How Much Demographics Changed Of First Home Buyers In Last 20 Years

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First Home Buyers

With over 5 million homes sold in the USA in 2019 alone, there are a lot of people selling homes. Some will sell their home with the help of a realtor, and others will use different online resources to assist. 

Buying a home is a life goal that many people have. There are several great benefits of buying a home, and it offers a place where you can truly be yourself and have full control over all of the design and renovation decisions. But who is buying these homes?

Well, the demographic of people buying a home has changed a lot in the last few decades. The average buyer in 2020 is quite different from their counterpart in the year 2000 planning their future and retirement. This article is going to look closer at just how much the demographics of first time home buyers has changed.

First, we’ll begin by looking at the demographics of home buyers in the 2000s, and then compare them to what homebuyers looked like throughout the 2010s.

Home Buyer Demographics in 2000-2010

Home Buyer Demographics

In order to do a fair comparison, we first need to look at the first time home buyer demographics in the 2000s. The median age for someone to buy their first home in the 2000s was around 31 years old. Well over half of the people who were buying their first homes were married couples, as well. Unmarried couples made up barely over 30% of the first time home buyer market.

Of course, people of all walks of life and races were buying homes, but the rates of homes being bought were not equal. Caucasians were responsible for just shy of 70% of the first time home buyers throughout the 2000s.

Also, home prices were relatively low, and this allowed those with a more modest income to purchase a home and not struggle financially. Mortgage rates through most of the decade were also incredibly low, which saw home ownership rates get quite high during the 2000s. As you likely know, this eventually led to the housing market crash that caused thousands to lose their homes. The eventual housing bubble bursting unfortunately had a long-lasting effect on the housing market that is still felt in some areas.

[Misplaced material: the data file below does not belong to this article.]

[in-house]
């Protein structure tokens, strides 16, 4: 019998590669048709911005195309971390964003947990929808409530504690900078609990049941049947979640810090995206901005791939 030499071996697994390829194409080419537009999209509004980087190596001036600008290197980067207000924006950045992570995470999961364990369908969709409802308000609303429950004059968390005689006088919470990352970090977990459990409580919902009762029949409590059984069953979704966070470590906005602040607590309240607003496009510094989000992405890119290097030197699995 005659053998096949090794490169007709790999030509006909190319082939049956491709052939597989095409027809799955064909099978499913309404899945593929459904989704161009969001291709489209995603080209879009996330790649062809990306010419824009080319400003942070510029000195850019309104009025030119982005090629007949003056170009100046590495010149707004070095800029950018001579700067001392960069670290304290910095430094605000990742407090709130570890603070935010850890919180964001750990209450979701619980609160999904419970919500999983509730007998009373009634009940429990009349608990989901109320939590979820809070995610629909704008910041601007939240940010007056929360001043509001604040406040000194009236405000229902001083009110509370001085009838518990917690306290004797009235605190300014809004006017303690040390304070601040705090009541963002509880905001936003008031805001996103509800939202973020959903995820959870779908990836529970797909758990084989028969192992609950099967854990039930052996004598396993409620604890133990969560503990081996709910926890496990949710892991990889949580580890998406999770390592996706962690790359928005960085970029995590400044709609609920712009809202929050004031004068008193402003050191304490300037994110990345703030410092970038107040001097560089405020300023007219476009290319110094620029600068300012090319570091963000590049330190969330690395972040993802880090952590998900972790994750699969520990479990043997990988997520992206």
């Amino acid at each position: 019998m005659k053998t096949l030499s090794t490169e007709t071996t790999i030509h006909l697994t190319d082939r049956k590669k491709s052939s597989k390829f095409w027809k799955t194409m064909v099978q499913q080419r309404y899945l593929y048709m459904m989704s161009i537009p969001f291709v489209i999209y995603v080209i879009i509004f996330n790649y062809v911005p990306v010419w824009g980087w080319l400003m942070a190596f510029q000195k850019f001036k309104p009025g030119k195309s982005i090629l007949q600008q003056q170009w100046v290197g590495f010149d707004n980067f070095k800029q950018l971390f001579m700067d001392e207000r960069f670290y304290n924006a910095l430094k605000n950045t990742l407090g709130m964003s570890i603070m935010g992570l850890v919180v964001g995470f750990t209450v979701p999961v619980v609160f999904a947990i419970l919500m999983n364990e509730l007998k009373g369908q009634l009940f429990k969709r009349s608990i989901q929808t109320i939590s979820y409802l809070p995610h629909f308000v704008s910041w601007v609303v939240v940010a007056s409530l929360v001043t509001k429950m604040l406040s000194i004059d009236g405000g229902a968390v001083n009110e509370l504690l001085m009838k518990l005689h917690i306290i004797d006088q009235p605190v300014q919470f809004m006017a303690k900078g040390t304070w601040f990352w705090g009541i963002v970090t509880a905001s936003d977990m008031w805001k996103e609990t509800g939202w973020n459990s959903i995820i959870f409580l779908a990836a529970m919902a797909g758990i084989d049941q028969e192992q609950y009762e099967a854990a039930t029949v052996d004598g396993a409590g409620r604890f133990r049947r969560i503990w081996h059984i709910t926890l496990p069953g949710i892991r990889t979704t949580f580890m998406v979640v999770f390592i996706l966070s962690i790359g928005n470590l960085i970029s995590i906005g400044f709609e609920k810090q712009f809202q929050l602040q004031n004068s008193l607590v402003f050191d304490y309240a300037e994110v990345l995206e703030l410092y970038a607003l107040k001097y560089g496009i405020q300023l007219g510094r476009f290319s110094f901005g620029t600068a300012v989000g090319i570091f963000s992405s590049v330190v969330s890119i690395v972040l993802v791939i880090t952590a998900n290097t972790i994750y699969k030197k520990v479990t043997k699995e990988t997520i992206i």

Home Buyer Demographics in 2011-2020

Home Buyer Demographics in 2011-2020

Now, let’s look at how those demographics have changed in recent years. First of all, the median age of a first time home buyer didn’t change by much, as it remains just over 30. But when you look at the median age of all buyers, the median buyer is now much older than they were in the 2000s. Back then it was around 39 or 40 years old, and now it is in the mid-40s or older.

While the age of first time buyers is fairly steady, that doesn’t mean there are many changes to who first time home buyers were in the 2010s. Many unmarried couples are also buying homes at a greater number than in the past, up to nearly 40%.

This is a far cry from the early 2000s, where most people buying their first home were a married couple. Also, many more people are purchasing homes for multi-generational use, where grandparents or parents might be living in the same home. As you can see, the demographics of home ownership are much more diverse than they were during the 2000s.

The home ownership rate in the 2010s was also much lower than in the previous decade, by around 5% on average. This could be for a number of reasons, such as many people having expensive student loans or house prices simply being too high. The rising costs of living and the housing market still being in recovery could also be reasons. People need to make much more than they did in the previous decade to afford a home comfortably.

Millennials vs. Baby Boomers

Baby Boomers

We are at the point now where many millenials either own a home or are very close to owning a home. As a result, we felt it would be a good idea to look at millennial home ownership and how it has matched up to a previous generation, baby boomers. 45% of all baby boomers were able to buy their first home between the ages of 25 and 34, whereas only 37% of millenials within the same age range own their own home.

So just why are millennials struggling to buy homes when compared to baby boomers? While there could be several reasons for this, the largest one comes down to cost. When many baby boomers bought their homes, they cost a fraction of the price that a current home does. 

Even looking back to 2000, only two short decades ago, the average home price was barely over $200,000, while in 2020, it is currently nearly $400,000. When we look back to when many baby boomers likely bought their homes, the average prices were far below $200,000.

In conclusion, we hope that this article has helped to show you how the demographics of who is buying homes in the USA has changed in recent decades.

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